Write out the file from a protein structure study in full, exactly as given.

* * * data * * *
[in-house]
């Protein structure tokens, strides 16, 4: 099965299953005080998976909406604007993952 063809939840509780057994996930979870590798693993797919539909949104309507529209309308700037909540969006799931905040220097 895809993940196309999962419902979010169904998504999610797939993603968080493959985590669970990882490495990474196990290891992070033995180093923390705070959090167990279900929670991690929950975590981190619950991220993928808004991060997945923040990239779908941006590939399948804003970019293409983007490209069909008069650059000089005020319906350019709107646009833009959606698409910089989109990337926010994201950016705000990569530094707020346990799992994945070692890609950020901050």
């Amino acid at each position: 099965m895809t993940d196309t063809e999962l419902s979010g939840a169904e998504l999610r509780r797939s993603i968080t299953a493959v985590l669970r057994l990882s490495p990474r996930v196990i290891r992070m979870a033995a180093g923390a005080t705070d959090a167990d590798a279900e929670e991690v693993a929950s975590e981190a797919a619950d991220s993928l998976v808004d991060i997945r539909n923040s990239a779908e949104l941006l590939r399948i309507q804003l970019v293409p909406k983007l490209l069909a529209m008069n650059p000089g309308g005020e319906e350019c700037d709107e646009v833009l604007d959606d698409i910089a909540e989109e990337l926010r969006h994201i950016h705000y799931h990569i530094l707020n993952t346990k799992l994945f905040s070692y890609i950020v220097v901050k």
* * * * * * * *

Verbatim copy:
[in-house]
């Protein structure tokens, strides 16, 4: 099965299953005080998976909406604007993952 063809939840509780057994996930979870590798693993797919539909949104309507529209309308700037909540969006799931905040220097 895809993940196309999962419902979010169904998504999610797939993603968080493959985590669970990882490495990474196990290891992070033995180093923390705070959090167990279900929670991690929950975590981190619950991220993928808004991060997945923040990239779908941006590939399948804003970019293409983007490209069909008069650059000089005020319906350019709107646009833009959606698409910089989109990337926010994201950016705000990569530094707020346990799992994945070692890609950020901050």
């Amino acid at each position: 099965m895809t993940d196309t063809e999962l419902s979010g939840a169904e998504l999610r509780r797939s993603i968080t299953a493959v985590l669970r057994l990882s490495p990474r996930v196990i290891r992070m979870a033995a180093g923390a005080t705070d959090a167990d590798a279900e929670e991690v693993a929950s975590e981190a797919a619950d991220s993928l998976v808004d991060i997945r539909n923040s990239a779908e949104l941006l590939r399948i309507q804003l970019v293409p909406k983007l490209l069909a529209m008069n650059p000089g309308g005020e319906e350019c700037d709107e646009v833009l604007d959606d698409i910089a909540e989109e990337l926010r969006h994201i950016h705000y799931h990569i530094l707020n993952t346990k799992l994945f905040s070692y890609i950020v220097v901050k």